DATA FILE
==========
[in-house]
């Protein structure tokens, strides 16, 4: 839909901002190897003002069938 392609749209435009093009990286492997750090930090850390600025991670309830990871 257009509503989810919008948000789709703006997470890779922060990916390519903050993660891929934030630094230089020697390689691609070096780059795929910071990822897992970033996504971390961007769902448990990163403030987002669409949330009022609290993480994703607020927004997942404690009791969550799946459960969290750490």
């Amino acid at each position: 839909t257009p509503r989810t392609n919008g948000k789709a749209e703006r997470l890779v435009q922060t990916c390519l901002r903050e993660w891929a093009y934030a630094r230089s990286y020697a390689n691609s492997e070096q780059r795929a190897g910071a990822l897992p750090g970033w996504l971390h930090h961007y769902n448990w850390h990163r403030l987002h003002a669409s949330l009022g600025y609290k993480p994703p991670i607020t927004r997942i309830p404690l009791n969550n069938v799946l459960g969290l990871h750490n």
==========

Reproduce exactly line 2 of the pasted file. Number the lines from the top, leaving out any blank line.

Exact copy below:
């Protein structure tokens, strides 16, 4: 839909901002190897003002069938 392609749209435009093009990286492997750090930090850390600025991670309830990871 257009509503989810919008948000789709703006997470890779922060990916390519903050993660891929934030630094230089020697390689691609070096780059795929910071990822897992970033996504971390961007769902448990990163403030987002669409949330009022609290993480994703607020927004997942404690009791969550799946459960969290750490």